Dear Amy:

My brother's wife, "Candy," has subtly asked me for some help with my brother. We have been e-mailing each other almost daily. It started out as a discussion about her moving back to her hometown. I was checking out homes for her. My brother is dragging his feet.

Both of my parents are deceased, and I am the oldest sibling. My brother does tend to listen to me.

She is really frustrated with him as a husband and father. She has been venting in her e-mails to me.

Raising four children, while working, and being the sole parent who takes them to all of the after-school activities is taking a toll on her and their marriage. She comes home and makes the dinner, cleans up afterward, reviews the homework with the kids, takes care of their baths and then drops into bed at night exhausted. My brother does not even start dinner if he comes home first.

I have never butted into family affairs. Not only do I not know how to start this conversation with my brother, but also I'm afraid that if I do have a serious conversation about his family affairs, he may resent me, or his wife for coming to me. I feel that my brother is going to eventually regret his lack of a relationship with his children, and he does not see this resentment that is building with his wife.

Should I Say Something?

Yes, you should say something -- to your sister-in-law. Here's how it goes: "Candy, this sounds very rough on you. I can tell how upset you are. What are you going to do to get my brother more involved with those wonderful kids?"

She might tell you that she wants for you to handle it. But this isn't something that you can fix. This isn't like the time your brother got in a fender bender with your parents' car. This is about priorities and values.

Your brother is a grown man. He might be a flawed, fumbling, lazy, less-than-adequate man, but his life -- his marriage and his parenting -- is his business. Your job is to be honest, steadfast and supportive. When he comes to you with questions about his abilities as a parent, you should answer him tactfully and truthfully. Otherwise, his wife needs to muster the strength to handle this, and perhaps you could help her do so. The two of them would benefit from marriage counseling -- not from you but from a trained professional.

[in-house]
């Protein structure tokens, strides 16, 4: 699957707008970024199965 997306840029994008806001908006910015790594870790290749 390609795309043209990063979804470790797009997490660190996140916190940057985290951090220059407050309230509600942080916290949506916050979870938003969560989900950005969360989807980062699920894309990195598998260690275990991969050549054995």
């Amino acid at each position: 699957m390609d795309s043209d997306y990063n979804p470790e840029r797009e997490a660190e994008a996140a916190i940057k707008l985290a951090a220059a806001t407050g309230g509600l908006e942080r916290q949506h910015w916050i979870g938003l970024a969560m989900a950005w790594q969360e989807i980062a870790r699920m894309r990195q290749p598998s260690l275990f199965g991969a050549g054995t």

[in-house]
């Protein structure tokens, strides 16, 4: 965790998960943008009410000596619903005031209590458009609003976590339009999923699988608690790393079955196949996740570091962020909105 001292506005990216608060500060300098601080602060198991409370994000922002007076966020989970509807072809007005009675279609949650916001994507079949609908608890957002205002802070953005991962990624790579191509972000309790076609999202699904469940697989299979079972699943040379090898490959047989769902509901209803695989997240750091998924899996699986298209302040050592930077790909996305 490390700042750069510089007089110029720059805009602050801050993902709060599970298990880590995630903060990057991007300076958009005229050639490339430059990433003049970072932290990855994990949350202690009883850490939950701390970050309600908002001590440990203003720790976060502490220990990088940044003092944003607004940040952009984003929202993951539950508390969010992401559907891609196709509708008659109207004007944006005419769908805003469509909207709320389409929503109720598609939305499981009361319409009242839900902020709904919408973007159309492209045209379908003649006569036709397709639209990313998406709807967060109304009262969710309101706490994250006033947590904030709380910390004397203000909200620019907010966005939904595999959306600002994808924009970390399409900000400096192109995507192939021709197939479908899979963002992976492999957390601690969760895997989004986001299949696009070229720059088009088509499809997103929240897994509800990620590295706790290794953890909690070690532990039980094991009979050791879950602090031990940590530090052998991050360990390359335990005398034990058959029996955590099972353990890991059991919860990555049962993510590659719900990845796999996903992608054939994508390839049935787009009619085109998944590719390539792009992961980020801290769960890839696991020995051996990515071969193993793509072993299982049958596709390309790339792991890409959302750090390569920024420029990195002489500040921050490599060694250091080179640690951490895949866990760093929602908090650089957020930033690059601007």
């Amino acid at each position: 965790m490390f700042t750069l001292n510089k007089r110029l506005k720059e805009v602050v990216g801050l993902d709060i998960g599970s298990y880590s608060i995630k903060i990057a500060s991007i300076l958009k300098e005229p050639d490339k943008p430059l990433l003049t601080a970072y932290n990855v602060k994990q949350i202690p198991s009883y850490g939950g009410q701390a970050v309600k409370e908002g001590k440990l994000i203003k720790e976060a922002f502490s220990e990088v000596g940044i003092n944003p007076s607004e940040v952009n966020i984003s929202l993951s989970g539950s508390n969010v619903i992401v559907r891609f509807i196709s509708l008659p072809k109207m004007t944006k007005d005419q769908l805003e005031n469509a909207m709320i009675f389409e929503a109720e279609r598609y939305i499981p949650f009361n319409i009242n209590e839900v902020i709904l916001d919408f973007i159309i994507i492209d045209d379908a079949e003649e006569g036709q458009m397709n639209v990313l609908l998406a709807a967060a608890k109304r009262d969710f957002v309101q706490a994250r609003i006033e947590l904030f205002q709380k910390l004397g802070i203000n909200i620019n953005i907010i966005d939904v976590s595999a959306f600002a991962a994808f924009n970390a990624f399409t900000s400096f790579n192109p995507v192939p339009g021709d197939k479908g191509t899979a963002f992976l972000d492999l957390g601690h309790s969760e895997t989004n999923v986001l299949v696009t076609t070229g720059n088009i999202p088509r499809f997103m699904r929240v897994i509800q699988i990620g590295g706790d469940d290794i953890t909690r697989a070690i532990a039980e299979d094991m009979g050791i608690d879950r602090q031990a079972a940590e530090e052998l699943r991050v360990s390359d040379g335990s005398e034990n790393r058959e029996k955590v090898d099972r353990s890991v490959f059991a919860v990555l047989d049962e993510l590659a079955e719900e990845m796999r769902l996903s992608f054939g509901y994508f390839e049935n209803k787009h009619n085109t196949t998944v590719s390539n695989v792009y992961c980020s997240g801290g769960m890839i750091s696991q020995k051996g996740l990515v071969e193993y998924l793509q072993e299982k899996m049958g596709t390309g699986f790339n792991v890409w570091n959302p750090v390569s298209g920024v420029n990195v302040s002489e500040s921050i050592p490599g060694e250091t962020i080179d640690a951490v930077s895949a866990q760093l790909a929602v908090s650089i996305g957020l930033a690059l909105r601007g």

You should suggest it.

Dear Amy:

My boyfriend and I disagree about something. Whenever we attend a social occasion where he knows many people and I don't know anyone, he does not feel that it is his duty to introduce me to the people he is talking to. He says it is awkward, unless he is having a long conversation with someone.

He says that it is my job to find people to talk to and that I should introduce myself. He says that maybe he just shouldn't invite me to these occasions if it is going to be awkward for me.

What do you think?

N

Perhaps your boyfriend shouldn't invite you -- that way you won't catch him being rude and inconsiderate.

Not only is it embarrassing for you to stand there, mutely, it is also embarrassing to others in the group. He should introduce you.

Dear Amy:

More on grandparent nicknames.

In my family, my mother wore a gold nugget on a chain around her neck. When my great-niece was small and my mother would hold her, my great-niece would ask her, "Where's nugget?"

Somehow this evolved into my great-niece calling my mother "Nugget," and the name stuck. Now all of the great-grandchildren that have come along call my mother this, and everyone loves it. It is a very special name for a very special person.

Cheryl from Columbia, Md.

Thank you so much for this very sweet "nugget."

Write to Amy Dickinson at askamy@tribune.com or Ask Amy, Chicago Tribune, TT500, 435 N. Michigan Ave., Chicago, Ill. 60611.

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